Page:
03
May
exynos

If you've been following the Galaxy S III news today, you know it has a banging new Exynos 4 quad-core processor that absolutely obliterates benchmarks. The problem is that the Exynos 4 platform is quite old at this point (for a mobile chipset), and was never designed to support LTE. That's why devices like the Galaxy S II Skyrocket don't use an Exynos chip. Devices with Exynos 4 chips that do, like the Galaxy Tab 7.7 LTE, use an external one - adding thickness and increasing power consumption.

While Samsung has hinted at times that the Exynos 4412 chip could, in theory, support LTE with an external (read: adding thickness, weight, decreasing battery life) modem, nothing concrete has come of those rumblings. It also seems fairly unlikely that Samsung would design an entirely different version of the 4412 chip just for US phones.

Given that the global versions of the Galaxy S III will not support LTE, and that the global version will have Exynos 4 Quad, it's pretty easy to pick apart why Samsung is trying so hard to obfuscate exactly what chip will be powering handsets in individual regions. In fact, Samsung says in their press release that regional versions of the Galaxy S III "could" be using alternatives to the quad-core chipset, and when a company admits something like that "could happen," we all know it really means "will happen."

This has one of two outcomes. Either Samsung is planning on introducing its Exynos 5 dual-core platform in the US, which is based on ARM15 architecture - this is the more unlikely option, since it's not scheduled for production until Q2 2012, aka right now (usually there's a delay from production to introduction in hardware) - or we'll see Snapdragon S4-powered Galaxy S IIIs here in the states. The Snapdragon S4 is more likely for two reasons: first, it's already in production and been proven in practice to work with LTE in HTC's One XL (aka the AT&T One X), and second, the LTE chip is integrated on the main board, meaning no compromises on thickness or weight, and much less so on battery life.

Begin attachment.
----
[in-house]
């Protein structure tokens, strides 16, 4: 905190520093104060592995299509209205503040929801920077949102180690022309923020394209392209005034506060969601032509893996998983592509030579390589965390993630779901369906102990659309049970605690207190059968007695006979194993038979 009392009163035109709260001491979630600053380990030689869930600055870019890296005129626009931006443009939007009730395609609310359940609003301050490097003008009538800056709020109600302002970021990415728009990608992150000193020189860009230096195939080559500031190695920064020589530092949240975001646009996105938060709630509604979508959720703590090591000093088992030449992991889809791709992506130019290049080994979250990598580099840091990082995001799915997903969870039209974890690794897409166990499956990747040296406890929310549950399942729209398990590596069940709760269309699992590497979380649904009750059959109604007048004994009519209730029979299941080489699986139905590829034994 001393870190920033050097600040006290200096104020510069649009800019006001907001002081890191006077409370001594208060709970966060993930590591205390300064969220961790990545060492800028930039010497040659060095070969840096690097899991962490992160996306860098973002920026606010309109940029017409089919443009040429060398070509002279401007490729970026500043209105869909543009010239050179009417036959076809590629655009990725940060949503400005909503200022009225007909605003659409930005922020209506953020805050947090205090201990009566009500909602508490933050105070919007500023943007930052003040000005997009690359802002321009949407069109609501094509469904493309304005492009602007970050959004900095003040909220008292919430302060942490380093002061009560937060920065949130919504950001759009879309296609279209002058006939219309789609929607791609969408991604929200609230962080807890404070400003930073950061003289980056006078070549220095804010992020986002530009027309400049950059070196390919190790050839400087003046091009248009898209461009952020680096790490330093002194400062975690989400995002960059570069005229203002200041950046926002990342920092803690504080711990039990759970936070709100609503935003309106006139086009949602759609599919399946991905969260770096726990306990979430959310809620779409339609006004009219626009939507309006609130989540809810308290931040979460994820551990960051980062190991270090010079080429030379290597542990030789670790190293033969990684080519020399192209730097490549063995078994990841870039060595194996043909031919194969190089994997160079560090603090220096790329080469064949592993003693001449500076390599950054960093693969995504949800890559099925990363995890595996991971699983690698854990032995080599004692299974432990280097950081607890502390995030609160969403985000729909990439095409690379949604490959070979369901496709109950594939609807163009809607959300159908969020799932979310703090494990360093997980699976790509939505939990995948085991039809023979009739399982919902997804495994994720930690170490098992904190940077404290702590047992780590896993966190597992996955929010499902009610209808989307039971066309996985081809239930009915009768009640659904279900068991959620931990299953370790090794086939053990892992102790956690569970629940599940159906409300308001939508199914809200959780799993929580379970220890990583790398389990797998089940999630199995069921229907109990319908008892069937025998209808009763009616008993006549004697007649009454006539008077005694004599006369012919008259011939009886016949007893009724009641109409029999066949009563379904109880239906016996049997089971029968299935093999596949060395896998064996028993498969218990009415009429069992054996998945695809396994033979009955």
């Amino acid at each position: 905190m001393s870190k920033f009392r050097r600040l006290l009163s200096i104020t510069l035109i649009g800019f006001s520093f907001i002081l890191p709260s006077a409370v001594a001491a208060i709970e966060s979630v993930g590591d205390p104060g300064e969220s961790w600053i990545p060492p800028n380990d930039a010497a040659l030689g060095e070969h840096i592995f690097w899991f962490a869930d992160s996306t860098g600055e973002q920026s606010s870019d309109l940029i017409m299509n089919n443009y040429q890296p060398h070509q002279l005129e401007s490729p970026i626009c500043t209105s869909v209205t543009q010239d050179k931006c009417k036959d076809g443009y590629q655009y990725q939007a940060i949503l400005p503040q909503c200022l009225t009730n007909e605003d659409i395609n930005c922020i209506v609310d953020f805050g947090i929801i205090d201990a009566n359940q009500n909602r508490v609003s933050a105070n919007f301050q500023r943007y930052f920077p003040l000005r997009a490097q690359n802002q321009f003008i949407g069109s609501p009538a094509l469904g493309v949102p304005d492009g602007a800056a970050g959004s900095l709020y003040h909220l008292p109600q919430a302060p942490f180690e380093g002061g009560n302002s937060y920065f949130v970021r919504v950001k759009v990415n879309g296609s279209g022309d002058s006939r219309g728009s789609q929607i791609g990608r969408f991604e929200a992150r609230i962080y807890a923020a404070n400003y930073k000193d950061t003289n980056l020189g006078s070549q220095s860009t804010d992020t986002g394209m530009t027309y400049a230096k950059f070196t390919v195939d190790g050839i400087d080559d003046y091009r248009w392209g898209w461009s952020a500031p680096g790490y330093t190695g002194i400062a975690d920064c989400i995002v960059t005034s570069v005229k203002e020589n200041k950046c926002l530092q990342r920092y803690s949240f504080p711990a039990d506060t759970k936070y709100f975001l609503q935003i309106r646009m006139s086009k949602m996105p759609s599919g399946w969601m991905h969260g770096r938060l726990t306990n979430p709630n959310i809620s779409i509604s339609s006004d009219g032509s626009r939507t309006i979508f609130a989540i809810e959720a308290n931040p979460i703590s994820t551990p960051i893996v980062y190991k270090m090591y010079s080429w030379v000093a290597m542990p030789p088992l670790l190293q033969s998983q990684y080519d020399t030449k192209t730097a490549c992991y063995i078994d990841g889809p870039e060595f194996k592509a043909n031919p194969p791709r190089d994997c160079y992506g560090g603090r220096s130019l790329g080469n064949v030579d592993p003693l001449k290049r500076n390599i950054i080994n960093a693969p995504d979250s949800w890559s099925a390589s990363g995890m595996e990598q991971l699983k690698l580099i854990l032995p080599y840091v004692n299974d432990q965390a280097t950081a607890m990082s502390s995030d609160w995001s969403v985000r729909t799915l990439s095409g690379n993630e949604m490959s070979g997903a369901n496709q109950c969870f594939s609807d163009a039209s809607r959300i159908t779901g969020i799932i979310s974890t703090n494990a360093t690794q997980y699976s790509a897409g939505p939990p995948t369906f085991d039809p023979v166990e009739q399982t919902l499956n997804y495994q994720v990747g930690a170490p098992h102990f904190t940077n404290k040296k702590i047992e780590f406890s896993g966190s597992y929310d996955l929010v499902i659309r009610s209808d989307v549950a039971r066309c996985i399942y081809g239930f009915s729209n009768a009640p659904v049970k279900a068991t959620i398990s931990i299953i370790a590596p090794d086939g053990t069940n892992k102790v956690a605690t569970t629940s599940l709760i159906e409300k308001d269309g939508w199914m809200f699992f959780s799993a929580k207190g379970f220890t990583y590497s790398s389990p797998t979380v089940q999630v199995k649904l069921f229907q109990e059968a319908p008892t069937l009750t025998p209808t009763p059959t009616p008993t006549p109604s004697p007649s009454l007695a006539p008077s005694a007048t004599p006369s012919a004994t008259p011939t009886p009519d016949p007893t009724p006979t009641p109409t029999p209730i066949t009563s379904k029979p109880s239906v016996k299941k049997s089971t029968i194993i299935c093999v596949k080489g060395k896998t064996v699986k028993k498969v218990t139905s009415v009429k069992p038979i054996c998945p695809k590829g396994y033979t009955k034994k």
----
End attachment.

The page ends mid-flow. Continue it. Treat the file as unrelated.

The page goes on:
One exclusion to this "rule" may be T-Mobile, who have yet to set out a timeline for their LTE network rollout. It seems exceptionally unlikely they'll have one rolled out in time to make launching the Galaxy S III with LTE a remotely feasible (or intelligent) option, and so they may instead opt for the 21mbps HSPA+ Exynos Quad version of the device, making them the sole carrier of the "true" Galaxy S III in the US.

It's all speculation at this point, but it's grounded in pretty solid evidence, and for the aforementioned reasons, we're pretty confident Exynos Quad won't be showing up on at least three of the "Big Four."

David Ruddock
David's phone is an HTC One. He is an avid writer, and enjoys playing devil's advocate in editorials, imparting a legal perspective on tech news, and reviewing the latest phones and gadgets. He also doesn't usually write such boring sentences.